As I pointed out before, I don’t think that the cosmological argument is a form of ‘god of the gaps’, because it assumes that the best explanation for things coming into existence is through an agent. And he best ‘agent’ to explain the beginning of the universe is ‘God’.

Keen to hear some atheist reactions to this? Where have I gone wrong here? 

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3 Comments
  1. These are arguments by analogy. They state that, for a primary or non-contingent cause to participate in subsequent causal relations or contingencies, it must be like those subsequent causes or contingencies, though it is not a subsequent cause or contingent object itself. From this likeness, the arguments then deduce other qualities as necessary precursors unique to the primary cause or non-contingent base. Such deductions are not valid. The qualities in question are, by definition, essentially unlike and independent of subsequent causes and contingencies. This is an epistemological problem which precedes all others. These are zombie arguments reanimated by Craig and his ilk for a popular market. They are a serious waste of everybody’s time and misleading for believers – not to be too harsh. 🙂

  2. “…So I think the cosmological argument can be used as some form of evidence for the existence of God…”
    Then you are mistaken, Rob. You’ve demonstrated neither evidence nor a rational argument here.
    I have to agree with keithnoback above, from an epistemology and classical philosophy viewpoint, and I would love to ask Keith for more background and/or sources about the contingency/non-contingency argument he mentions… 🙂
    But there are other and further considerations as well.

    One is concerned with the argument about a universe ‘coming from nothing’, regardless of whether a personal agent is involved. That is, the definition of ‘nothing’ and the contextual setting of it. ‘Nothing’ is a tough concept for our primitive, macroscopic minds to grasp. There are no examples of ‘nothing’ ever known – only imagined. As you know, Lawrence Krauss addresses the unstable nature of nothing in his book, and if you haven’t read that yet, then I strongly recommend you do, in order to get a better grasp on the ‘nothing’ that you imagine might have existed during or prior to the beginning. To a non-scientist the physics can be a bit heavy, so you can cut to the chase and go to the last few chapters only to help with this.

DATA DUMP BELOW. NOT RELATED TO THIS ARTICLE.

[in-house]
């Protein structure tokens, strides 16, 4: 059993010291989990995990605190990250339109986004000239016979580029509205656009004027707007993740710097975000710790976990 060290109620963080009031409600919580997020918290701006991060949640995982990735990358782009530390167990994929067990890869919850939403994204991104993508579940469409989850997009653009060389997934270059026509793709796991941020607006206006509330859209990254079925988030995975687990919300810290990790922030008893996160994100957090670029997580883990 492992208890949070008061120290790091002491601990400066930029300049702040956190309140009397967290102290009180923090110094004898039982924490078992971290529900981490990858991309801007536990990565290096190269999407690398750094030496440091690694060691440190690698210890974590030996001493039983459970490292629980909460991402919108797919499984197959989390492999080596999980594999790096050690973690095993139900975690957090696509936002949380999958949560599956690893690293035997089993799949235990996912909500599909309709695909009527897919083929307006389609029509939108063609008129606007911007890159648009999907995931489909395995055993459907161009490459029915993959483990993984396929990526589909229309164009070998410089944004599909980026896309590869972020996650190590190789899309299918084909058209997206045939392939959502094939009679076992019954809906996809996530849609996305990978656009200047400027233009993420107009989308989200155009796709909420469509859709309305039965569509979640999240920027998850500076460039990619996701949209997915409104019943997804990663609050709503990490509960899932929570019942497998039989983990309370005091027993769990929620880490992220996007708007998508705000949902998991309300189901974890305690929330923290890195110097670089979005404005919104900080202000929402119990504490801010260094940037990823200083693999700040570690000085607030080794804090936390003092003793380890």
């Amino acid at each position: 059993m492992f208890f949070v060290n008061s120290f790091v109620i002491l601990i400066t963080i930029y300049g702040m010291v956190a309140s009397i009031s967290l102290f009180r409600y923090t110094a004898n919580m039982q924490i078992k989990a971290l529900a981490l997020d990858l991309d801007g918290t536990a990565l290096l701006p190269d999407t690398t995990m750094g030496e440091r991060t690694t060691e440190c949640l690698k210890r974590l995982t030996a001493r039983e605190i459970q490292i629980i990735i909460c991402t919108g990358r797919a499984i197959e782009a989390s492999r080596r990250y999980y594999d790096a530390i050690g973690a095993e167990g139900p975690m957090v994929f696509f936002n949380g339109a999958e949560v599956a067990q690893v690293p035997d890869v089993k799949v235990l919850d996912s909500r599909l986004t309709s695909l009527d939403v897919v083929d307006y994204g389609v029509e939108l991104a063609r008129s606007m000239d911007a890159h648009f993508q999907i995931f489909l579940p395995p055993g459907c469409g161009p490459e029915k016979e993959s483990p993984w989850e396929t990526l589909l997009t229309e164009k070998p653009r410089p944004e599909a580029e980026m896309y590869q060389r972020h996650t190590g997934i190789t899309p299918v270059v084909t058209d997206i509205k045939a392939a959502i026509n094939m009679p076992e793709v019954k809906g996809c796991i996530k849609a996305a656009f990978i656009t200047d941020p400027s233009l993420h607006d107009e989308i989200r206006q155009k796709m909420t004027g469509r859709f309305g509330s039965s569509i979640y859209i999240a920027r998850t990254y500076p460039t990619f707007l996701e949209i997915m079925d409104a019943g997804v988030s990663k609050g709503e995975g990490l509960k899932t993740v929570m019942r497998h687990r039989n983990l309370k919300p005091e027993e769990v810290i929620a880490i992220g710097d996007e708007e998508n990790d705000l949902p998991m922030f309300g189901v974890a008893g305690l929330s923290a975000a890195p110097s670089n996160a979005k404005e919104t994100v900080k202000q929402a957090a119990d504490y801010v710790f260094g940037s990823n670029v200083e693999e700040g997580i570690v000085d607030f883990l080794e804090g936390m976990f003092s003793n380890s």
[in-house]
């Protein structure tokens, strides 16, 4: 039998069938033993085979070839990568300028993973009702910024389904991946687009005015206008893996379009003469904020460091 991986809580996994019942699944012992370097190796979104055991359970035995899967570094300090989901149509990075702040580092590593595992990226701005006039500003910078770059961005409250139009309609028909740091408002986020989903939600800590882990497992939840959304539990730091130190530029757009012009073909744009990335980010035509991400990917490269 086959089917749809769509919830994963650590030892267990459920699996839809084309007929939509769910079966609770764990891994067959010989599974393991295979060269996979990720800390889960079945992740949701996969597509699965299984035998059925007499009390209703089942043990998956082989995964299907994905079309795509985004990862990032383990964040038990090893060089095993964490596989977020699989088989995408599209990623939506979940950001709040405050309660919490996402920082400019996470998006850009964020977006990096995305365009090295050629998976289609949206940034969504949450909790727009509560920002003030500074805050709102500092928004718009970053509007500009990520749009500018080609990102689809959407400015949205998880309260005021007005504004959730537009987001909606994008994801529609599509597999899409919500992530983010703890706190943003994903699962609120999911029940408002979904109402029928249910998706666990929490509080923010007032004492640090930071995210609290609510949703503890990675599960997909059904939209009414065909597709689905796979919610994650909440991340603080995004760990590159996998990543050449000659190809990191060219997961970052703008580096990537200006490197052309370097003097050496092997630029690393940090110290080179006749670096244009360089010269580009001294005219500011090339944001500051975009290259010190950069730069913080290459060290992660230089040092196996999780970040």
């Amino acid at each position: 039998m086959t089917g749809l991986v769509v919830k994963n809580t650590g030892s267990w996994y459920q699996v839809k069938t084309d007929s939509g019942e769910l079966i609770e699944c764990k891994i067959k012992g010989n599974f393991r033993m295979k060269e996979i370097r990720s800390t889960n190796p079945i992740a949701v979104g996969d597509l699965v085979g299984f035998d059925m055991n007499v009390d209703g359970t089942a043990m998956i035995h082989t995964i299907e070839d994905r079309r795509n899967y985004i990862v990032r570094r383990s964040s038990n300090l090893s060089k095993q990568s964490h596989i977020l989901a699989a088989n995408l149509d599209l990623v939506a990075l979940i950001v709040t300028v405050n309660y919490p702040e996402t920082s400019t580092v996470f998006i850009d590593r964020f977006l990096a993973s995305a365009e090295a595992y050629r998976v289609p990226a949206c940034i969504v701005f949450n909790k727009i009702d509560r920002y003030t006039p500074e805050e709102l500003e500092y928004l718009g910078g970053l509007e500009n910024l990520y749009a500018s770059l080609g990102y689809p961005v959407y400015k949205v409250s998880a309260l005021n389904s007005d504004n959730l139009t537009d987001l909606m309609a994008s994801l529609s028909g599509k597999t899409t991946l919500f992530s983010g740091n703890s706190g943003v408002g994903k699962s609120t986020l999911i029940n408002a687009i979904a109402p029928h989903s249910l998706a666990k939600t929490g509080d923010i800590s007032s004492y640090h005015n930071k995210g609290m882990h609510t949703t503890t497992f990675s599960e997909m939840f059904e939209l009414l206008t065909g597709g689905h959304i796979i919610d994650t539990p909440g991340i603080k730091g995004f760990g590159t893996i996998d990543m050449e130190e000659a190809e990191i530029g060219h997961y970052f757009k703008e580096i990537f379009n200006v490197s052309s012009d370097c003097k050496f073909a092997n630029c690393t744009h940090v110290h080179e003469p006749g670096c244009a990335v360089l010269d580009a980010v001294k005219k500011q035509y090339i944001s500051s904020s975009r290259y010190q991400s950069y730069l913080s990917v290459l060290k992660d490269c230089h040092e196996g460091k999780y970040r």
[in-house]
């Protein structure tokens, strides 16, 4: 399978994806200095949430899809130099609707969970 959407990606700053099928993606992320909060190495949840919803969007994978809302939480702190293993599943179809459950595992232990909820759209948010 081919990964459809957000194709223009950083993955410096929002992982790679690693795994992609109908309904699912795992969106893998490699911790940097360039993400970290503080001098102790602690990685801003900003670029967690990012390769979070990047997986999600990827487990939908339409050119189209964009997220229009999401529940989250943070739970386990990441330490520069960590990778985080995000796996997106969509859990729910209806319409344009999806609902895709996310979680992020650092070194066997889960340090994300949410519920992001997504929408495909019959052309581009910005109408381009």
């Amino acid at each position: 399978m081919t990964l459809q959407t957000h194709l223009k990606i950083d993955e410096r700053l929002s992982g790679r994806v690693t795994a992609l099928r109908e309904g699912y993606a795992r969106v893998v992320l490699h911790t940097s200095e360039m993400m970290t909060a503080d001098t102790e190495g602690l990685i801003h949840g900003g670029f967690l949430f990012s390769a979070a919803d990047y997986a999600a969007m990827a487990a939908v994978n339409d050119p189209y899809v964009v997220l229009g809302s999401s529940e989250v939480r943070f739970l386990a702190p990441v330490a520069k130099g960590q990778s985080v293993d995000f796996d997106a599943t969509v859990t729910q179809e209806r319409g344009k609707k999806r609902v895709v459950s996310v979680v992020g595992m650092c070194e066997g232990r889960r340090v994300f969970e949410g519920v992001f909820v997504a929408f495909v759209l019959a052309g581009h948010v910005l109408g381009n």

Here’s the thing: Not only are there strong mathematical models of the behaviour of virtual quantum particles, there is a growing body of repeatable empirical experimental data confirming the soundness of those models.
    Keep up with current science, Rob. It will improve your arguments, regardless of which side of the faith fence you fall on.

    ” It seems far more reasonable to suggest that the universe was caused by an agent rather than the universe coming into existence without agency…”
    And this is now just an argument from incredulity. You haven’t given any reason for asserting personal agency, other than “it seems reasonable”, because you cannot imagine “that nothing made the universe and this turned into dinosaurs…”
    This is exactly the God of the gaps argument. With no evidence or logical argument whatsoever, you’ve filled in the answer to the question with God, because you cannot accept any other answer.

    “The difficulty of the argument is that we can’t quite know the answer for certain.”
    Here’s another thing. If there is no God, then this is true, in the same way that we can’t know whether unicorns are real or imaginary.
    If there is a God, and He wants us to know that He’s real, then there is a solution to this. He can reveal Himself. That would put a quick end to all the rumours.

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  1. Why “I don’t know” is not an extra option to explain the beginning of the universe | Atheist Forum